Discover Nikkei

Postwar Deportation Attempts

Now after the war, the government had some other nasty surprises. They tried to really get all of us deported to Japan. I mean, this was a very, rather sneaky program on their part. They said, the only way you're going to be able to hold your whole family together is if you go back to Japan. A little subterfuge in there, and they really tried to do this. And they were only stopped by a concerted effort by a lot of church groups, by a lot of civil libertarian organizations. Quakers, plus our own fight against it. So by that time, people were really appalled at what had happened to the Japanese. This whole thing of trying to get them sent back to Japan, they said it was repatriation, but repatriation has no meaning to me, because the patriot is Canada to me, and Japan is a foreign country, so what the hell are they doing sending me there?

So deportation is only accurate term for that. So that was our two choices, and we took the second option and settled in Chatham and that's where I grew up. Now that particular period, now everybody is shocked at this whole spectacle of the evacuation of a whole community that was almost overnight dispossessed of the cumulative wealth of a lifetime. Thrust into these camps. But I think it was that period immediately after the war, when the camps broke up and we were forced into isolated, small groups here and there. Plastered throughout the country, and Canada is a very big country.

resettlements repatriation Quakers postwar deportation

Date: February 9, 2011

Location: California, US

Interviewer: Patricia Wakida, John Esaki

Contributed by: Watase Media Arts Center, Japanese American National Museum

Interviewee Bio

Tamio Wakayama was born in New Westminster, British Columbia in 1941 shortly before the Japanese attack on Pearl Harbor. His family was among the 22,000 Japanese Canadian Nikkei who were declared to be Enemy Aliens, deprived of their property and confined in concentration camps by the Canadian government. The Wakayamas were sent to the Tashme camp in a remote part of British Columbia for the duration of World War II. At the War’s end, forced to choose between deportation to Japan or relocation east of the Rockies, the Wakayama family remained in Canada, eventually settling in a poor section of Chatham. Tamio’s neighborhood friends were black children descended from slaves who had escaped by way of the Underground Railway.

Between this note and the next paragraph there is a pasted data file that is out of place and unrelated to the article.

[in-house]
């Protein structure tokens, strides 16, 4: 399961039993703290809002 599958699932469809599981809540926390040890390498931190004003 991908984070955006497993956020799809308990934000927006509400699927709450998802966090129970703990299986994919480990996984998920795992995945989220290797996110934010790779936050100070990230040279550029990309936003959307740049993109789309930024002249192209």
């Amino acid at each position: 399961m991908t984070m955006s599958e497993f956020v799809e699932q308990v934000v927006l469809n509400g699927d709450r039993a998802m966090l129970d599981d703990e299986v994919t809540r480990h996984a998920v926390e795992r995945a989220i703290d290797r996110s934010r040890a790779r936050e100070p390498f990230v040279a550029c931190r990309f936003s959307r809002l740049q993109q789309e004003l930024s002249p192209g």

In 1963, Tamio left university studies and journeyed South to join the American Civil Rights Movement in Mississippi, spending two years as a staff member of the Student Nonviolent Coordinating Committee and beginning his photographic documentation of his experiences. Tamio’s work has been featured internationally at such prestigious venues as the Smithsonian Institution and his photographs have appeared in numerous TV and film documentaries, magazines, books, book covers and catalogues. Tamio has authored two major books and is currently working on a retrospective exhibit and a memoir.

He passed away on March 2018 at age 76. (June 2018)

Bain,Peggie Nishimura

Apprehension about leaving camp

(b.1909) Nisei from Washington. Incarcerated at Tule Lake and Minidoka during WWII. Resettled in Chicago after WWII

Bain,Peggie Nishimura

Difficulties finding apartment in Chicago after leaving Minidoka

(b.1909) Nisei from Washington. Incarcerated at Tule Lake and Minidoka during WWII. Resettled in Chicago after WWII

Houston,Jeanne Wakatsuki

California housing shortage after the war

(b. 1934) Writer

Iwasaki,Hikaru “Carl”

Returning to San Jose

(1923 - 2016) WRA photographer

Hoshiyama,Fred Y.

Leaving a camp to attend college

(1914–2015) Nisei YMCA and Japanese American community leader


Able to settle easily in Los Gatos with foresight and luck

(b. 1935) Sansei businessman.


Grateful for The Quakers’ help in camp and finding jobs outside of camp

(b. 1923) Japanese American poet, activist